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Alcaraz v. KMF Oakland LLC

United States District Court, N.D. California

October 11, 2019

KMF OAKLAND LLC, et al., Defendants.



         On September 13, 2019, plaintiff Bernardo Alcaraz, who is representing himself pro se, filed an ex parte application for a temporary restraining order (“TRO”) and order to show cause. Dkt. No. 28 (“TRO App.”). At a case management conference held that same day, the Court ordered plaintiff to serve and notify the opposing side and set a hearing for the TRO for October 11, 2019. Dkt. No. 33. On September 16, 2019, defendant Altezza Condo LLC (“Altezza”) filed an opposition. Dkt. Nos. 30 (“Def.'s Opp'n”), 31, 32. Alcaraz filed a reply brief and proposed order on October 9, 2019. Dkt. Nos. 36, 37.

         The Court held a hearing on October 11, 2019, at which Alcaraz and Altezza appeared. For the reasons stated below, the Court GRANTS plaintiff's application for a TRO.


         This lawsuit arises from Alcaraz's assertion that, on account of his race, color, and/or national origin, defendants have refused to sell him the residence that he occupies. Alcaraz alleges that defendant KMF Oakland LLC (“KMF”) owned the 33-unit residential complex in Oakland where he and his family have resided since August 2010. He states that in mid-2015 tensions arose between himself and a new property manager on account of Alcaraz's being a Mexican citizen and that his rent checks began to be refused. Dkt. No. 23 (“SAC”) ¶¶ 38-48. In March 2016, KMF initiated unlawful detainer proceedings against Alcaraz in state court. Id. ¶ 49. While those proceedings were pending, in June 2016, KMF sold the building where Alcaraz resides to defendant Altezza.[1] Id. ¶ 50. Plaintiff states that he made his July 2016 rent payment to the company designated by Altezza. Id. ¶¶ 53-55. On August 1, 2016, in the unlawful detainer action, KMF secured a judgment of possession of the unit where Alcaraz resides.[2] Id. ¶ 62.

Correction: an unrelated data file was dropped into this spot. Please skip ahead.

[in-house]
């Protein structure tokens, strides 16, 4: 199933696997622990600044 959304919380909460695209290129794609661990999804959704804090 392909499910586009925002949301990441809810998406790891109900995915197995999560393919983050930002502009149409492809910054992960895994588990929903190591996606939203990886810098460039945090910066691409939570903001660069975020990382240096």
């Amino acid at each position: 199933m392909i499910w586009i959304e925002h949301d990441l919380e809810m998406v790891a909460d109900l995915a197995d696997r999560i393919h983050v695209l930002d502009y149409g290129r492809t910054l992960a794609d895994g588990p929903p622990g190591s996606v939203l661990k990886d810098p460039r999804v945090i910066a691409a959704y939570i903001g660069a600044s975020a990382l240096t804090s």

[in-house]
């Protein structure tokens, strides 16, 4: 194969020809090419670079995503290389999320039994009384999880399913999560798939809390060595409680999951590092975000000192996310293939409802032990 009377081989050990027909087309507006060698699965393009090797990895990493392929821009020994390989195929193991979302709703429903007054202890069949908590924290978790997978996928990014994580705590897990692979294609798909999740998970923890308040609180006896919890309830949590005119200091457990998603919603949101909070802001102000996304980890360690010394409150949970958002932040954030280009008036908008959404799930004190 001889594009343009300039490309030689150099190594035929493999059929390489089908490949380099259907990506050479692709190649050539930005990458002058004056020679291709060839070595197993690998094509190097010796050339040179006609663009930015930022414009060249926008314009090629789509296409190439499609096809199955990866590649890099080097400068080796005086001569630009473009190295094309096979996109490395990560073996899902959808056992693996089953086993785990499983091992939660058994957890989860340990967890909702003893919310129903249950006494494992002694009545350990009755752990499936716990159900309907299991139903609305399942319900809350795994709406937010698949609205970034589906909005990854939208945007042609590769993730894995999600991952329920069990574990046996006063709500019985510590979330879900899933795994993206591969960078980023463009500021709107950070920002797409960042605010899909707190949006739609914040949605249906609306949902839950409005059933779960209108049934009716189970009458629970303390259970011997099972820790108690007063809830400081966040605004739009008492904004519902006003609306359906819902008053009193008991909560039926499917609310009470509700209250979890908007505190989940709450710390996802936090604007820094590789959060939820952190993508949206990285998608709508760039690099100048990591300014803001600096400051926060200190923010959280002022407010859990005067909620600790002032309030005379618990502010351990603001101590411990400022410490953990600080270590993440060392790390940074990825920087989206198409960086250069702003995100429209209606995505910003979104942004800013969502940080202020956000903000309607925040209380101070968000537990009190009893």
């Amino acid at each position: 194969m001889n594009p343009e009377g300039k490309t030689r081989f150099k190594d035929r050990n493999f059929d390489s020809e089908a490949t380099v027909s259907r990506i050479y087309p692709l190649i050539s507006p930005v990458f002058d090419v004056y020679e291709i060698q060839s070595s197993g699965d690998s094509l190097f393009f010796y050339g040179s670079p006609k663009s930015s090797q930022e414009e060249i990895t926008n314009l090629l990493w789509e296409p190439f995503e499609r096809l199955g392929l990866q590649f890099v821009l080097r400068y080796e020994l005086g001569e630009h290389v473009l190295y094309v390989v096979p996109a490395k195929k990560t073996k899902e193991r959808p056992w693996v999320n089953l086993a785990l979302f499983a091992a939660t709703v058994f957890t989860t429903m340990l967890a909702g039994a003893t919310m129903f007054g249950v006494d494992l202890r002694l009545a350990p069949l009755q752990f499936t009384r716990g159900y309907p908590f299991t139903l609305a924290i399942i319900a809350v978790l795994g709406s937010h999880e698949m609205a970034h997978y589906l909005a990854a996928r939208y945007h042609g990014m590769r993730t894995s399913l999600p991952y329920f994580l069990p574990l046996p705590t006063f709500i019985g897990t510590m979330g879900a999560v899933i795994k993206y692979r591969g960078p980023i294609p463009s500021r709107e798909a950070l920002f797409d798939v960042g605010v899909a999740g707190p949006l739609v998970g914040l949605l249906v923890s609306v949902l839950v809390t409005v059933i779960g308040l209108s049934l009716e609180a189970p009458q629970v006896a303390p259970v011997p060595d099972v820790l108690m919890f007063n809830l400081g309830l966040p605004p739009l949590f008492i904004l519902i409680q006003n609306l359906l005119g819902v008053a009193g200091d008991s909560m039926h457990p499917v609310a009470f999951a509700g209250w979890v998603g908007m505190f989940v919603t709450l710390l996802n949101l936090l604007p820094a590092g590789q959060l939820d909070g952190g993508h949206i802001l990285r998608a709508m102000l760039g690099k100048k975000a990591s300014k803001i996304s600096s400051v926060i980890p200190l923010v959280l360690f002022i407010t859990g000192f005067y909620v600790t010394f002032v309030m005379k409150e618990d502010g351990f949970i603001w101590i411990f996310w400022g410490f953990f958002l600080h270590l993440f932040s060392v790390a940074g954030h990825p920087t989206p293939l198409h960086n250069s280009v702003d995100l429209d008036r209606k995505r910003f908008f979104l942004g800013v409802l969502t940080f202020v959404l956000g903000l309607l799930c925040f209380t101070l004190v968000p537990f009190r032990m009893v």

Alcaraz alleges that in late 2016, the units in the building where he resides began to be sold as condominiums but that “not one unit of the 33 units was sold to a buyer of Hispanic and/or Mexican origin.” Id. ¶ 70. Alcaraz further states that in August and September 2016 he had communications with a firm representing Altezza in which they offered Alcaraz the opportunity to buy his unit at the sales price of $630, 000 and that Alcaraz accepted.[3] Id. ¶¶ 76-78. The sale did not take place, and ultimately Alcaraz sued Altezza in state court for breach of contract and promissory estoppel in January 2018. Id. ¶ 83. In March 2019, Altezza prevailed in that suit on a motion for summary judgment.[4] Id. ¶ 85; Def.'s Opp'n at 3, Ex. G. Alcaraz is appealing the dismissal of his case, arguing that Altezza did not serve him with proper notice of the motion. TRO App. at 2.